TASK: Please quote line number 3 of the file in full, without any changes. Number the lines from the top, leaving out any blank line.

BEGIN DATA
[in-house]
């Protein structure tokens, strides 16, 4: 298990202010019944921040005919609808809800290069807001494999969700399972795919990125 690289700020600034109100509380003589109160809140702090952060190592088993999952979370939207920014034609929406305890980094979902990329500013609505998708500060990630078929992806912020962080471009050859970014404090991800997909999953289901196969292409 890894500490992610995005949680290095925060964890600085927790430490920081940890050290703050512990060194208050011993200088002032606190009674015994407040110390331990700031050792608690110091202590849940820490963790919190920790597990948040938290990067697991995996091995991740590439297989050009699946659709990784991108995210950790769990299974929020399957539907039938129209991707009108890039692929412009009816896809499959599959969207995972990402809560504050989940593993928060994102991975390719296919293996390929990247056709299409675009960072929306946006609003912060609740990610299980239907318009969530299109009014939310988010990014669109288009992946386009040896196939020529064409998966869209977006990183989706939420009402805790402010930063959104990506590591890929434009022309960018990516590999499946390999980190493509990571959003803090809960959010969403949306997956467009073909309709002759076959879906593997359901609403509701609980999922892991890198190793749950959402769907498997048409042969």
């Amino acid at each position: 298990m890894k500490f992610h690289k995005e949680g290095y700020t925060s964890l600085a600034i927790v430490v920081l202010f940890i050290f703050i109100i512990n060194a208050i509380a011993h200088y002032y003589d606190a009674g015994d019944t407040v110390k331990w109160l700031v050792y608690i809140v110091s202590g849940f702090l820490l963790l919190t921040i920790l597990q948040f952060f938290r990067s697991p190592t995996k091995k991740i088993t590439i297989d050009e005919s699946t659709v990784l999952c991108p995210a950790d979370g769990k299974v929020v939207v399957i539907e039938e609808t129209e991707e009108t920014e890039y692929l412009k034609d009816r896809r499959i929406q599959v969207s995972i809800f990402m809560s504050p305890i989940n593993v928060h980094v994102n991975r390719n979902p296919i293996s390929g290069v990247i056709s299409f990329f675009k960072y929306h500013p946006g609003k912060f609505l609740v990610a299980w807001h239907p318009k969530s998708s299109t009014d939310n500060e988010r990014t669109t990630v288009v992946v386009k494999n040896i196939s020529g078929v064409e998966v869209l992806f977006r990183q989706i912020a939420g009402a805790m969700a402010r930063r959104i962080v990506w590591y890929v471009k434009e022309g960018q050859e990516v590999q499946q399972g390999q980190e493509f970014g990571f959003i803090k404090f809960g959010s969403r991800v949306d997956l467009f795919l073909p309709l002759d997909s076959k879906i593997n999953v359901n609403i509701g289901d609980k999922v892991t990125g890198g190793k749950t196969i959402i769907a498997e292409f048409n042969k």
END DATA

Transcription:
């Amino acid at each position: 298990m890894k500490f992610h690289k995005e949680g290095y700020t925060s964890l600085a600034i927790v430490v920081l202010f940890i050290f703050i109100i512990n060194a208050i509380a011993h200088y002032y003589d606190a009674g015994d019944t407040v110390k331990w109160l700031v050792y608690i809140v110091s202590g849940f702090l820490l963790l919190t921040i920790l597990q948040f952060f938290r990067s697991p190592t995996k091995k991740i088993t590439i297989d050009e005919s699946t659709v990784l999952c991108p995210a950790d979370g769990k299974v929020v939207v399957i539907e039938e609808t129209e991707e009108t920014e890039y692929l412009k034609d009816r896809r499959i929406q599959v969207s995972i809800f990402m809560s504050p305890i989940n593993v928060h980094v994102n991975r390719n979902p296919i293996s390929g290069v990247i056709s299409f990329f675009k960072y929306h500013p946006g609003k912060f609505l609740v990610a299980w807001h239907p318009k969530s998708s299109t009014d939310n500060e988010r990014t669109t990630v288009v992946v386009k494999n040896i196939s020529g078929v064409e998966v869209l992806f977006r990183q989706i912020a939420g009402a805790m969700a402010r930063r959104i962080v990506w590591y890929v471009k434009e022309g960018q050859e990516v590999q499946q399972g390999q980190e493509f970014g990571f959003i803090k404090f809960g959010s969403r991800v949306d997956l467009f795919l073909p309709l002759d997909s076959k879906i593997n999953v359901n609403i509701g289901d609980k999922v892991t990125g890198g190793k749950t196969i959402i769907a498997e292409f048409n042969k």